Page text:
Lubricate the spacers and the tubing with nonsilicone grease. Apply the spacers along each of the two short sides of the glass plate 2 mm away from the edges and 2 mm away from the long side corresponding to the bottom of the gel.
Begin to lay the tubing on the glass plate by using one spacer as a guide. Carefully twist the tubing at the bottom of the spacer, and follow the long side of the glass plate. While holding the tubing with one finger along the long side, twist the tubing again, and lay it on the second short side of the glass plate, using the spacer as a guide.
Place the second glass plate in perfect alignment with the first, and hold the gel mold together by hand pressure. Apply two clamps on each of the two short sides of the mold. Carefully apply four clamps on the longer side of the mold, thus forming the bottom of the mold. Verify that the tubing is running along the edge of the glass plates and has not been extruded while placing the clamps. The mold is now ready for the pouring of the gel.
Resolving Gel In a conical flask, prepare the appropriate volume of solution, containing the desired concentration of acrylamide, as shown in Table 1. Mix the components in the order shown. Before adding the Ammonium Persulfate Solution and the TEMED, pour the solution into a disposable filtration unit equipped with a nitrocellulose filter having a 0.45-µm porosity, and apply vacuum. Allow the solution to degas by swirling the filtration unit, and disconnect the vacuum when no more bubbles are formed in the solution. Add appropriate amounts of Ammonium Persulfate Solution and TEMED, as shown in Table 1; swirl; and pour immediately into the gap between the two glass plates of the mold. Leave sufficient space for the stacking gel (the length of the teeth of the comb plus 1 cm). Using a pipet, carefully overlay the solution with water-saturated isobutyl alcohol. Leave the gel in a vertical position at room temperature for polymerization.
Table 1. Preparation of Resolving Gel
After polymerization is complete (about 30 minutes later), pour off the overlay, and wash the top of the gel several times with water to remove the isobutyl alcohol overlay and any unpolymerized acrylamide. Drain as much fluid as possible from the top of the gel, then remove any remaining water with the edge of a paper towel.
Stacking Gel In a conical flask, prepare the appropriate volume of solution containing the desired concentration of acrylamide, as shown in Table 2.
Table 2. Preparation of Stacking Gel
Sample Buffer 1 Dissolve 1.89 g of Tris, 5.0 g of SDS, 50 mg of bromophenol blue, and 25.0 mL of glycerol in 100 mL of water. Adjust with hydrochloric acid to a pH of 6.8, and dilute with water to 125 mL. Before use, dilute with an equal volume of water or sample, and mix.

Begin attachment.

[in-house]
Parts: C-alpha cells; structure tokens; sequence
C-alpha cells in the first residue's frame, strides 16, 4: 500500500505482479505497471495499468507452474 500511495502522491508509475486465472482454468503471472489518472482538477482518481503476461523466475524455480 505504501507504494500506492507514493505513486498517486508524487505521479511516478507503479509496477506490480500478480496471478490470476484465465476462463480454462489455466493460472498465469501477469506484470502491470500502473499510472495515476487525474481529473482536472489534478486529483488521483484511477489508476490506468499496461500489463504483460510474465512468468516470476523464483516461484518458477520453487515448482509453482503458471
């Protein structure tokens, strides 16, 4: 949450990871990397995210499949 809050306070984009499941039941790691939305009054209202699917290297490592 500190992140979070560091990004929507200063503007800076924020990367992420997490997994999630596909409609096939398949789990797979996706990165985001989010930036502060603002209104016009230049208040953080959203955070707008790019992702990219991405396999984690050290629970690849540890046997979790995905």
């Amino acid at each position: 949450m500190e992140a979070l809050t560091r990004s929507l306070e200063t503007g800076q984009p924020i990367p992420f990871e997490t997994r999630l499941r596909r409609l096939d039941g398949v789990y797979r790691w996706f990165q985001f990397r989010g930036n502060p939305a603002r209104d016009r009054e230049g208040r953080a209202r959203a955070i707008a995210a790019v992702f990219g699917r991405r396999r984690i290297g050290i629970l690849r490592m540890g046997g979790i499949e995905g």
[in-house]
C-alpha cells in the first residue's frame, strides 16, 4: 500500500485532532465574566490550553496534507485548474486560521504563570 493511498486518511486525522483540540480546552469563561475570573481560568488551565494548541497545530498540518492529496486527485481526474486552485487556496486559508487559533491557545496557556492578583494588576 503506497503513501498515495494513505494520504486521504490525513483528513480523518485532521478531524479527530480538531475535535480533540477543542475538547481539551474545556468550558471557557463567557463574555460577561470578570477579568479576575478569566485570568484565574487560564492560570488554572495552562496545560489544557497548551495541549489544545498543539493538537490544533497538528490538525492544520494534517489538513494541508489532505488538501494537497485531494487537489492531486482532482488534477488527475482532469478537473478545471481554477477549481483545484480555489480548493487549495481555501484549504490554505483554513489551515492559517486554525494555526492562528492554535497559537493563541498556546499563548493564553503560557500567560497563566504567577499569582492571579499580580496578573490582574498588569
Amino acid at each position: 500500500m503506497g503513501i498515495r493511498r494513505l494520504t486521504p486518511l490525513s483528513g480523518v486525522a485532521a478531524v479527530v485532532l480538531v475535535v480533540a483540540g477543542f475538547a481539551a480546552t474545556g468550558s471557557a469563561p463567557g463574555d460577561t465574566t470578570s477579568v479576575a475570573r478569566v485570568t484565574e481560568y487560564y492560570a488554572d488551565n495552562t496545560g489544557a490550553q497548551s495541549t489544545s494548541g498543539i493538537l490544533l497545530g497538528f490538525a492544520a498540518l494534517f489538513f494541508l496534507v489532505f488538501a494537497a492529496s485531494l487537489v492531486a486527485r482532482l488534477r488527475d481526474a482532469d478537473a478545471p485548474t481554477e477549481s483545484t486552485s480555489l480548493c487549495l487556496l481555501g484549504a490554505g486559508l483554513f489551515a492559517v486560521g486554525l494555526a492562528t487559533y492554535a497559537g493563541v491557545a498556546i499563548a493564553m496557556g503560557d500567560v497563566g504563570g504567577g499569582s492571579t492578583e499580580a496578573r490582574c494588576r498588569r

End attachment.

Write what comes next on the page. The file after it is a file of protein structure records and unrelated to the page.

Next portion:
Sample Buffer 2 (for reducing conditions) Prepare as directed in Sample Buffer 1 except to add 12.5 mL of 2-mercaptoethanol before adjusting the pH. Alternatively, prepare as directed for Sample Buffer 1 except to start with about 1.93 g of Tris and add a suitable quantity of DTT to obtain a final 100 µM DTT concentration.
Running Buffer Dissolve 151.4 g of Tris, 721.0 g of aminoacetic acid (glycine), and 50.0 g of SDS in water; dilute with water to 5000 mL; and mix to obtain a stock solution. Immediately before use, dilute this stock solution with water to 10 times its volume, mix, and adjust to a pH between 8.1 and 8.8.
Procedure Rinse the wells immediately with water or with the Running Buffer to remove any unpolymerized acrylamide. (If necessary, straighten the teeth of the Stacking Gel with a blunt hypodermic needle attached to a syringe.) Remove the clamps on one short side, carefully pull out the tubing, and replace the clamps. Proceed similarly on the other short side. Remove the tubing from the bottom part of the gel.
Mount the completed gel in the electrophoresis apparatus. Add the electrophoresis buffers to the top and bottom reservoirs. Remove any bubbles that become trapped at the bottom of the gel between the glass plates. [noteRemoval is best done with a bent hypodermic needle attached to a syringe. Never prerun the gel before loading the samples, because that will destroy the discontinuity of the buffer systems. Before loading the sample, carefully rinse the slot with Running Buffer.]
Prepare the test and standard solutions in the recommended Sample Buffer, and treat as directed in the individual monograph. Apply the appropriate volume of each solution to the Stacking Gel wells.
Start the electrophoresis under the conditions recommended by the manufacturer of the equipment. Electrophoresis running time and current or voltage may need to be varied in order to achieve optimum separation. Check that the dye front is moving into the Resolving Gel. When the dye has reached the bottom of the gel, stop the electrophoresis. Remove the gel assembly from the apparatus, and separate the glass plates. Remove the spacers, cut off and discard the Stacking Gel, and immediately proceed with staining.
Detection of Proteins in Gels
Coomassie staining is the most common protein staining method, with a detection level on the order of 1 to 10 µg of protein per band. Silver staining is the most sensitive method for staining proteins in gels, because a band containing 10 to 100 ng can be detected; but the method is more cumbersome and less rugged. All of the steps in gel staining are performed at room temperature with gentle agitation (e.g., on a rocking platform shaker or equivalent). Gloves must be worn when staining the gels to prevent fingerprint residue staining.
Coomassie Staining Solution Prepare a solution of Coomassie brilliant blue R-250 having a concentration of 1.25 g per L in a mixture of water, methanol, and glacial acetic acid (5:4:1). Filter, and store at room temperature.